I embraced the monkey, made peace with it and wandered down the road to the race end. Occasionally, the monkey still had to be appeased with short naps, but we seemed to be working well together. I was moving with a fatigue that I had never felt before, but I was still moving.
Close to Lone Pine the crew brought out the cell phone and I talked with Dave, my husband -- my home crew. A well-insulated man, he knew that the heat of Death Valley wouldn't be a good match for him. But the race crew stayed in touch with him and he was well aware of how the race was transpiring. It was good to hear his voice. I talked to him again at the Lone Pine check-in. I was enthusiastic. We still had a 13-mile climb straight up to the finish at the Whitney Portal (the trail that takes one to the top of the mountain), but I was near that end and knew that soon the race would be done.
We moved up the hill well. At least the first few miles. And then the monkey wanted to have one last wrestling match. I couldn't keep my eyes open I couldn't stay on my feet. A short nap about four miles from the top and I was still struggling. "Suggestions?" I yelled to the crew. They loaded me with caffeine pills and Coke. The gave me caffeine-filled gels. But what finally worked? What finally got the monkey to loosen his grip?
Song. Singing songs. Camp songs, Christmas songs, dirty songs with lots of naughty words. My pacers were incredibly good sports doing their best to join me in some of the worst ditties I could muster.
But it worked. Our final song was "If you're happy and you know it clap your hands!" And we did, running across the finish line, clapping and laughing. The anticipated tears were replaced by hysterical laughter. Even the monkey was laughing. And I'm sure that somewhere in that land of the newly deceased, Nancy was too. She always laughed at me -- at me and with me.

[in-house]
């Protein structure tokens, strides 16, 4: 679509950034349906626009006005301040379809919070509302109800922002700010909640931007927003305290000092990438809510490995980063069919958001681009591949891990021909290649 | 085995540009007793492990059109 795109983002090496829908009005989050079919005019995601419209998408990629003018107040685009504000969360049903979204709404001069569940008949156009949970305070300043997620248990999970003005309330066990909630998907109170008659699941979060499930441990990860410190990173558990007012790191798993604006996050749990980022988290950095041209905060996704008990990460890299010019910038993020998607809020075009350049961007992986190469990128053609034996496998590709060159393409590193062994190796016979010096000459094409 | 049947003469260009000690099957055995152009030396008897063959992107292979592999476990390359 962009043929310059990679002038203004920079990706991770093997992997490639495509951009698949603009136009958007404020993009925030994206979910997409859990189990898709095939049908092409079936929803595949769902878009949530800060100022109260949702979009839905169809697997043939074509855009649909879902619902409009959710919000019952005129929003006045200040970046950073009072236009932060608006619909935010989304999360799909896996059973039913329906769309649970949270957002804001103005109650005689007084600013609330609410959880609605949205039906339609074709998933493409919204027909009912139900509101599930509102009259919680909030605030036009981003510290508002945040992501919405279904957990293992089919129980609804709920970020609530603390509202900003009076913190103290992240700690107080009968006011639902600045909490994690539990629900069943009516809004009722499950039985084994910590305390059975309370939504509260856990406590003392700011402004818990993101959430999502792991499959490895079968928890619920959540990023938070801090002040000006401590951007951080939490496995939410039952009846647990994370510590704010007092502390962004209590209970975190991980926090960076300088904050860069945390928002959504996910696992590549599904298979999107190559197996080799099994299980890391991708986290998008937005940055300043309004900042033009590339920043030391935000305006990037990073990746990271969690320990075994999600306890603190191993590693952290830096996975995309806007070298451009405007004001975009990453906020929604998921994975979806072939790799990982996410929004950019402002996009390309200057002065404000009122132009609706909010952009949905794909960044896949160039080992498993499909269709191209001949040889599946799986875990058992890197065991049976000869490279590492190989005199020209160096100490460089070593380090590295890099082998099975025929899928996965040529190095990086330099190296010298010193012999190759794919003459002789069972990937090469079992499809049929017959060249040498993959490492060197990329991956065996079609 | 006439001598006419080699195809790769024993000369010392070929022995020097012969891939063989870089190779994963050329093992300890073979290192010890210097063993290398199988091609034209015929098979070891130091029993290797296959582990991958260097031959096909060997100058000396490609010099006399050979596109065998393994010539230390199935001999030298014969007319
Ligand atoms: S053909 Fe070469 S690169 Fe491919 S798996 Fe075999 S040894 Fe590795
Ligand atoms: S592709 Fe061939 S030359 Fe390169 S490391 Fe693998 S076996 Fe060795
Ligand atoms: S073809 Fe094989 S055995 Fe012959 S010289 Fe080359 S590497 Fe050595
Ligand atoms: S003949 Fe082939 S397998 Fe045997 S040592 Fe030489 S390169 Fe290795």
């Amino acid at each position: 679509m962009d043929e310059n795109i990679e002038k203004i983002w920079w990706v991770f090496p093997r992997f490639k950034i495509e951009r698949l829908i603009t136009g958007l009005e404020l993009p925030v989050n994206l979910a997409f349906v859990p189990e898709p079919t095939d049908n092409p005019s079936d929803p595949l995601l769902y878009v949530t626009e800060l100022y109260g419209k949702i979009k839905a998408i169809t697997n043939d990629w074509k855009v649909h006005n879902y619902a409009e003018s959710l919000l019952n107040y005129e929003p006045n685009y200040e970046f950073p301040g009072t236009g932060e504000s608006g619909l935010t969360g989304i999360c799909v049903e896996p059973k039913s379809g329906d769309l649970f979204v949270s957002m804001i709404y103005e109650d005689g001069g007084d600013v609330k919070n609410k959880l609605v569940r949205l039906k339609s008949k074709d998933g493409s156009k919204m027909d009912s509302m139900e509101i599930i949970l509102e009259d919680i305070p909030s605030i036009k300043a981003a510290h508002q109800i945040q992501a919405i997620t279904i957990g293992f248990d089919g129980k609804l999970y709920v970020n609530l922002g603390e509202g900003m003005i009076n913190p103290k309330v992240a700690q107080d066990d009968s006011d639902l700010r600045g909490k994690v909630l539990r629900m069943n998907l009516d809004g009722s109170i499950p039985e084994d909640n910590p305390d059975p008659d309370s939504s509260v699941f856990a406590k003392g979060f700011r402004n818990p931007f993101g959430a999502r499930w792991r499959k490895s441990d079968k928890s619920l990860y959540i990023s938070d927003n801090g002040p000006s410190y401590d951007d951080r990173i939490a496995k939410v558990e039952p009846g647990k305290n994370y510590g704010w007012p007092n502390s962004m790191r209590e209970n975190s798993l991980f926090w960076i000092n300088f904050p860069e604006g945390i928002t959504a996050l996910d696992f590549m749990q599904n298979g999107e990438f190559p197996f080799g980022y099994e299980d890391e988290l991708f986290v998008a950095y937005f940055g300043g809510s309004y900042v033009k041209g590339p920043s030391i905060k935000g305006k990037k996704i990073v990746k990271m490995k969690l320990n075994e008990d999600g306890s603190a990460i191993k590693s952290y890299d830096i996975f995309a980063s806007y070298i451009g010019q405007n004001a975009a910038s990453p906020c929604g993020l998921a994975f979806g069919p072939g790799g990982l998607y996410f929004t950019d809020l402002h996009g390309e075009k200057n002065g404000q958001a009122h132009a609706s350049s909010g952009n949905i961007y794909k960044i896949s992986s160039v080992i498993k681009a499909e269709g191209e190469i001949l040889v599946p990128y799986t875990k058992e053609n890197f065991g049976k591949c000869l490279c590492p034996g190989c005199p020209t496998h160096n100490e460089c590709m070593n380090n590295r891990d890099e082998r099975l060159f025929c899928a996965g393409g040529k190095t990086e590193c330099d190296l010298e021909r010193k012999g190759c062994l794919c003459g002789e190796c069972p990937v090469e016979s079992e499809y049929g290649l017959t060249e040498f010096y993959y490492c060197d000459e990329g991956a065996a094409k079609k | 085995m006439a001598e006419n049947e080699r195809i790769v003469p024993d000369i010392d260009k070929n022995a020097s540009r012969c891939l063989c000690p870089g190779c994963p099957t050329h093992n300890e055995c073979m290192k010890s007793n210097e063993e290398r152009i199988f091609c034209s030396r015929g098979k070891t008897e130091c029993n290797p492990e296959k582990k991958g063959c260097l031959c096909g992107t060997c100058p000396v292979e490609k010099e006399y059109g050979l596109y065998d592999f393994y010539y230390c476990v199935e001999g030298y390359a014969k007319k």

I finished my race just before 6 a.m. on Wednesday. At 6:30 a.m. on Thursday, I was back at the Portal Trail with my crew, and two other friends -- Lisa and Tim. After visiting the basement of North America, it was time to take a look at the attic of the Lower 48. We were headed for the 11-mile climb to the top of Mt. Whitney. It would be about 22 miles up-and-back. Thirteen hours.
Amazingly, my legs weren't too bad. Breathing was slow. But I could keep the feet moving as long as I kept my usual chatter to a minimal level. Up we went past the tree line, up though the raindrops, and up to the top where snow flurries greeted us. I stayed long enough to sign the book, noting "Hi Nancy, wish you were here!" and then headed back down.
A bucket of water is removed from a river, but the river moves on, flowing with life.
I enjoyed a lot of life in the midst of Death Valley. And I am grateful to the many friends who journeyed with me through the desert, both physically and in my heart.